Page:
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Cluster Concepts

NDC progress in the fitscape of cluster computing, as well as the use of cluster systems for scientific and commercial applications, involves participants (researchers, developers, and users) from academia, industry, laboratories, and commerce. Advances and trends in this area include but are not limited to the following:

  • System modeling and architecture

  • Hardware systems and networks

  • Single-system images

  • System software and tools

  • Programming models, environments, and languages

  • Algorithms and applications

  • Performance modeling and evaluation

  • Resource management and scheduling

  • High availability

  • Scalable clustered systems

  • System management and administration

Strictly speaking, clustered systems have not been traditionally thought of as networked distributed systems. Although network datacom can be a key part of the design of any cluster, what we normally think of as networks (or the middleware typically found in an arbitrary network) has not been traditionally involved. This is, however, changing. Because of competitive pressures and the need to incorporate COTS technologies into more and more areas of technology, some clusters too are starting to utilize protocols traditionally found only in less synchronization-demanding applications, even as COTS-level operating system technologies are entering the fray. Beowulf systems, for example, are high-performance clusters constructed from commodity hardware running open source operating system infrastructures, connected by private internal networks running open network protocols.[23]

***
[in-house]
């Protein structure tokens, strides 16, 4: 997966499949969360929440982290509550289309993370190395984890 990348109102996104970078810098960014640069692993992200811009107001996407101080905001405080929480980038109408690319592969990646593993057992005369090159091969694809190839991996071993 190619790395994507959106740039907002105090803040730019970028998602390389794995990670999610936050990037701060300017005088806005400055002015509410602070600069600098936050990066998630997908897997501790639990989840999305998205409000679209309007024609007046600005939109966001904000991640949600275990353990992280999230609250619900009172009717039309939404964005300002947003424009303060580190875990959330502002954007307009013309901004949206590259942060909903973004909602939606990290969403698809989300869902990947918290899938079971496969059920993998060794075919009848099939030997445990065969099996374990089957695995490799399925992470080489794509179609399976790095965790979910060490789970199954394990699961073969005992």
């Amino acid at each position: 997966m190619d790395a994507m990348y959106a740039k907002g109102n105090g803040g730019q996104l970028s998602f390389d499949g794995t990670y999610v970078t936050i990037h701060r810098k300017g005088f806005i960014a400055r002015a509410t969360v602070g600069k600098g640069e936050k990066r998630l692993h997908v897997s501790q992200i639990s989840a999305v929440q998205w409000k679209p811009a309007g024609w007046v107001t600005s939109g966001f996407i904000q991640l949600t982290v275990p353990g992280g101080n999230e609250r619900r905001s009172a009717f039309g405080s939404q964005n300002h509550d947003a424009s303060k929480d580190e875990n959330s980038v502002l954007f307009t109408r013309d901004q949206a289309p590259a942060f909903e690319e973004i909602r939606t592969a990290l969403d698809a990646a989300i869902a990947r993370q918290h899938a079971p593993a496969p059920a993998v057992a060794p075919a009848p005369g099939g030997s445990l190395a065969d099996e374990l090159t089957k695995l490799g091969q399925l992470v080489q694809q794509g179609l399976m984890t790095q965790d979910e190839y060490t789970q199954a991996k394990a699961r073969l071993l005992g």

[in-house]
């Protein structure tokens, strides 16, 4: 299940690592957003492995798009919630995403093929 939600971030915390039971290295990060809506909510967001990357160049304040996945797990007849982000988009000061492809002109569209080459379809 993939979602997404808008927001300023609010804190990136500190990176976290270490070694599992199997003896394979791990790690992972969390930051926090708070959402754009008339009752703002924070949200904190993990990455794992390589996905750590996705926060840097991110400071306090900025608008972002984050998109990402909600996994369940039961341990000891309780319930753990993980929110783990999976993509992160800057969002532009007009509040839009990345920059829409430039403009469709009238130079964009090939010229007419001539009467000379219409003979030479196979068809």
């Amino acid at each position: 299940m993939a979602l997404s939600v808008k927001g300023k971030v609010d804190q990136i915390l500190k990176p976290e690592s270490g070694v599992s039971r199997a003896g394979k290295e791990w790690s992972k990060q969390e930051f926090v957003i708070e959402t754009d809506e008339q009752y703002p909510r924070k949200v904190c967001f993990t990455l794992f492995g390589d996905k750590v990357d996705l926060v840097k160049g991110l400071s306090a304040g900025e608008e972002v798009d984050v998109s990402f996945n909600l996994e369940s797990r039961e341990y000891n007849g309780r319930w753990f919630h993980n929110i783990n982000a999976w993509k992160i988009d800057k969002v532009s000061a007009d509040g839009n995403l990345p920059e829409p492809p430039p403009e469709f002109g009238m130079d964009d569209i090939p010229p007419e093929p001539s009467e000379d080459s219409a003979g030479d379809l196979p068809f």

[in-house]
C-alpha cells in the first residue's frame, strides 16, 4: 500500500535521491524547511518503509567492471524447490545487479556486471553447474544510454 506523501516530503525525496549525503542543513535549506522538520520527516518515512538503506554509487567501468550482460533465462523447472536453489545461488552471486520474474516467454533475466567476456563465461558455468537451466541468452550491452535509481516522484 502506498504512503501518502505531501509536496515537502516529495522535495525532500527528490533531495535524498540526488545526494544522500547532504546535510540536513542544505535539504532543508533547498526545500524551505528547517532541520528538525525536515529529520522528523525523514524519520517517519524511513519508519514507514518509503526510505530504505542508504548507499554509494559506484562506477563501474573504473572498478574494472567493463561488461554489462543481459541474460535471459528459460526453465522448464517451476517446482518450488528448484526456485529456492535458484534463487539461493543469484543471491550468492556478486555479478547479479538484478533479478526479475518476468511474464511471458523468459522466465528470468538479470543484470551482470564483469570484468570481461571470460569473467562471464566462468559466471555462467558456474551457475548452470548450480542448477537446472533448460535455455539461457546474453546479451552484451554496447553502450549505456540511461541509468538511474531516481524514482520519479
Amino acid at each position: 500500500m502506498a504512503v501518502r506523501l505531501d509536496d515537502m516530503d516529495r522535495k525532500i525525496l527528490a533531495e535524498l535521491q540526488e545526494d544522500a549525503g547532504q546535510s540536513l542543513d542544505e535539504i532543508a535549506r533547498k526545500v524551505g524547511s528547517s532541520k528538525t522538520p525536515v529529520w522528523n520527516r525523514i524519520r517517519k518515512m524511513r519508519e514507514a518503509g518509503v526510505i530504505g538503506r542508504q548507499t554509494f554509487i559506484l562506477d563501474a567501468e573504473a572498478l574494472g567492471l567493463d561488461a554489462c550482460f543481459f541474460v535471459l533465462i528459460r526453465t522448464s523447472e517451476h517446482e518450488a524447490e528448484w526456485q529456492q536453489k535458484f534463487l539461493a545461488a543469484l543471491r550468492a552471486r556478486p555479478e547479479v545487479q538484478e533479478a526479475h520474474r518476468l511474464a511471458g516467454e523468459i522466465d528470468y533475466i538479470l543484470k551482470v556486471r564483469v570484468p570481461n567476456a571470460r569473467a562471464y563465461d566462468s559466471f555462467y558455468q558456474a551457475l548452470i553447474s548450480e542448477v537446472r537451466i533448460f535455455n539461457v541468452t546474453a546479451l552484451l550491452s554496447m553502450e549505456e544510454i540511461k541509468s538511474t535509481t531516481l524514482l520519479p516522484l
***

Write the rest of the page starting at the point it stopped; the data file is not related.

Key to the notion of clustered computing is the idea of a single-system image. A cluster is generally a group of nodes that are coupled in such a way as to present the image of a single node to an application that runs on or interacts with the cluster. Clusters are designed to either scale or fail over smoothly; when one subnode in the cluster fails, another is there to take its place, with the application (including its users) hardly noticing. Hybrid clusters, those with sufficient subnodes and intelligence to fail over and scale well, are also useful.

Early clusters were more or less proprietary systems; tightly coupled CPUs that shared a common bus for memory and storage to reasonably share data at very high speeds, not very different from multiple-CPU systems. Advances in datacom capabilities have made it possible for clusters to leave the shared-bus environment, existing now across buildings and even across campus. Indeed, a cross-town cluster is not unthinkable, depending on the quality and speed of the dedicated datacom connection.

While the constraints of light speed may make it difficult for computer engineers to build a global cluster today, dedicated fiber-optic capabilities may one day make such an arrangement imaginable. A global cluster using the public Internet for datacom, however, is not so easy to imagine, given the inherent indeterminacy of the network and the state of Internet protocols today, regardless of increasing bandwidth. But there may yet be clever approaches to overcoming even those intrinsic limits.

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